A problem well-stated is half-solved.
— Charles Franklin Kettering, Head of Research at General Motors (1920 to 1947)

In times of scarce resources it’s tempting when we spot something that isn't quite right to jump to conclusions and start thinking about potential solutions.

In our enthusiasm to get things done we can often miss the most important thing - a real understanding of the problem. Unsurprisingly this often leads to the implementation of solutions which fail to hit the mark.

A better approach is to step back and look a little deeper into the issue. One way to do this is with the use of problem statements. Problem statements are questions which encourage creative thinking during idea generation and all the way through to implementing a solution. They provide clear, concise descriptions of the issues that need to be addressed and provide a clear design challenge.

One way to arrive at a problem statement is through the use of a technique called the 5 whys.

By undertaking some quick discovery activity utilising ethnographic tools such as contextual interviewing and shadowing, as well as tools such as the 5 whys , it’s possible to see how what we think is a problem (the car breaking down) is actually a symptom of the root cause - the owner has failed to maintain the vehicle. By defining the root cause of the problem we can generate problem statements which allow us to design solutions which address the real issue at hand.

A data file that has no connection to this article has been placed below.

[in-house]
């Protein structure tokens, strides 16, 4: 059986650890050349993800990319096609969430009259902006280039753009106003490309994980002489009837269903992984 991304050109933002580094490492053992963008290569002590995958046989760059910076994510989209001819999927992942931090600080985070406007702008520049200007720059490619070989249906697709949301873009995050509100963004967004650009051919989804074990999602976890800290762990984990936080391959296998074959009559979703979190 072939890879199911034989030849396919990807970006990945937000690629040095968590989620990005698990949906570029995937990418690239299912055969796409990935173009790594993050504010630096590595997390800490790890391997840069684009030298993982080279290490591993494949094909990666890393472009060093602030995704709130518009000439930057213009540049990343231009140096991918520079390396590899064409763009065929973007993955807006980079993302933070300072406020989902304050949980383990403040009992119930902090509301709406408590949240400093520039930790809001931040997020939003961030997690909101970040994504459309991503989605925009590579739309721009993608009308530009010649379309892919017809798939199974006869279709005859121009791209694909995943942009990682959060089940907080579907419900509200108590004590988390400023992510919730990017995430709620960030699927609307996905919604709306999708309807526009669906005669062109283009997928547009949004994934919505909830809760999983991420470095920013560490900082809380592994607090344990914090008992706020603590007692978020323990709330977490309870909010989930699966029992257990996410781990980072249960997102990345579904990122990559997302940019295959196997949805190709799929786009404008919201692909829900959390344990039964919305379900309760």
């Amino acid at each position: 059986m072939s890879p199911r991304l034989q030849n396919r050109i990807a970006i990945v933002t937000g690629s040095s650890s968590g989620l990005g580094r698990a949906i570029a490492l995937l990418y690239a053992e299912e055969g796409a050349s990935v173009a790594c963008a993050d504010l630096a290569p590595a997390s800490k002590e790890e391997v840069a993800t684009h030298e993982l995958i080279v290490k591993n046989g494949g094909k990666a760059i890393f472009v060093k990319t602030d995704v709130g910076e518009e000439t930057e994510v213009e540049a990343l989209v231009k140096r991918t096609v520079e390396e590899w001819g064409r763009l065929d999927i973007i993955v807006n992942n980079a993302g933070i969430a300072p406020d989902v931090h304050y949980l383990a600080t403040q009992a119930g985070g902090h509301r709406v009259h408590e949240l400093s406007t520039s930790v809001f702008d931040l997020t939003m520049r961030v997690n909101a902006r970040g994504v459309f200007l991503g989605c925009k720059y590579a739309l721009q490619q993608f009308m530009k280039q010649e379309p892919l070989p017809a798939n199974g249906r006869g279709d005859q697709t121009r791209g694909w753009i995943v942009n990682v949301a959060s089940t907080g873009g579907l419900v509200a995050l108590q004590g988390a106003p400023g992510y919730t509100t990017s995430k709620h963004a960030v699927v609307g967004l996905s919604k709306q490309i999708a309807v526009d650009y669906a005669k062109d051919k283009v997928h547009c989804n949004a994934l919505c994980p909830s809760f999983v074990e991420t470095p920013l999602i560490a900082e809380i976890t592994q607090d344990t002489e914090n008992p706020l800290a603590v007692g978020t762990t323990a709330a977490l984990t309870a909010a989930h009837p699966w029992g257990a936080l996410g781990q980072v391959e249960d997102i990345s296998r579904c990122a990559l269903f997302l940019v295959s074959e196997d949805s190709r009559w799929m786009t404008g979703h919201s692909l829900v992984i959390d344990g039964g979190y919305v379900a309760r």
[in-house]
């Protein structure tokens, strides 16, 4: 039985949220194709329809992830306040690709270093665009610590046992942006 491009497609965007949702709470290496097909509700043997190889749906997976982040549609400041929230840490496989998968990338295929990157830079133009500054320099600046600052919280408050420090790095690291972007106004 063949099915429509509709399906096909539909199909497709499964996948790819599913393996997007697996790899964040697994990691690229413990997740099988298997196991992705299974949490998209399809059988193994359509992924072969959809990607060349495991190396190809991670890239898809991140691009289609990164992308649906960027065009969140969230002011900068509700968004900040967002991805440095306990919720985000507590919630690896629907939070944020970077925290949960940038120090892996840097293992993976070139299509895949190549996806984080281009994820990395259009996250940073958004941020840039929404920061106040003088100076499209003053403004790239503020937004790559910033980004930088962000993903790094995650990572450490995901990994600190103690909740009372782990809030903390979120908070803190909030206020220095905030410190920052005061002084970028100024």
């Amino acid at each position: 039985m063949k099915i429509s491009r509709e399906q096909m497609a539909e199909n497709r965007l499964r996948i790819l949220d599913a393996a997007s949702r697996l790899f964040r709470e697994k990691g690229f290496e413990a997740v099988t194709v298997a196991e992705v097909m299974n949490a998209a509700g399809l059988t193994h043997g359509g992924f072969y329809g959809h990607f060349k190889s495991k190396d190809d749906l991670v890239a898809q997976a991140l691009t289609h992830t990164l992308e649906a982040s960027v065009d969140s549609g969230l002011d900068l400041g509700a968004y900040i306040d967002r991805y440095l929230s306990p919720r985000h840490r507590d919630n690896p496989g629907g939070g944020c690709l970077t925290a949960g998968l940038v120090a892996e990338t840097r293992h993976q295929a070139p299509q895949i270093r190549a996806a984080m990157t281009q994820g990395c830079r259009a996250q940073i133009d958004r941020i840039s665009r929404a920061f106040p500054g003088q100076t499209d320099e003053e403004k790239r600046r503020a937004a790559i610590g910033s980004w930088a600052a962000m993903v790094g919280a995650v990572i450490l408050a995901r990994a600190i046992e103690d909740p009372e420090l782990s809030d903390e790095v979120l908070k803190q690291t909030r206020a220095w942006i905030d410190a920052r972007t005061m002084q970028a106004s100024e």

Using the above example, in order to design solutions which have real impact we therefore need to start by understanding why people fail to maintain their cars. By identifying key insights we are able to create a range of problem statements which in turn enable us to look at a range of possible solutions, moving from a silver bullet approach to a more customer focused and individualised ecosystem of ideas / solutions.

IDEO suggest that it is important that we define the problem in the right way - Too narrow and we limit the possible directions we can take during the design process. Too broad and we don’t have enough context in which to shape ideas. Arriving at the Goldilocks problem statement can therefore take a little practice and it can be useful to undertake the task in small groups, challenging each other to get the optimum scope.

Problem definition is an integral part of the Design Thinking process and is perhaps the most challenging part. However learning to master the creation of  problem statements pays huge dividends. A well defined problem will kick start the design process in the right direction and will bring both clarity and focus to the design work.



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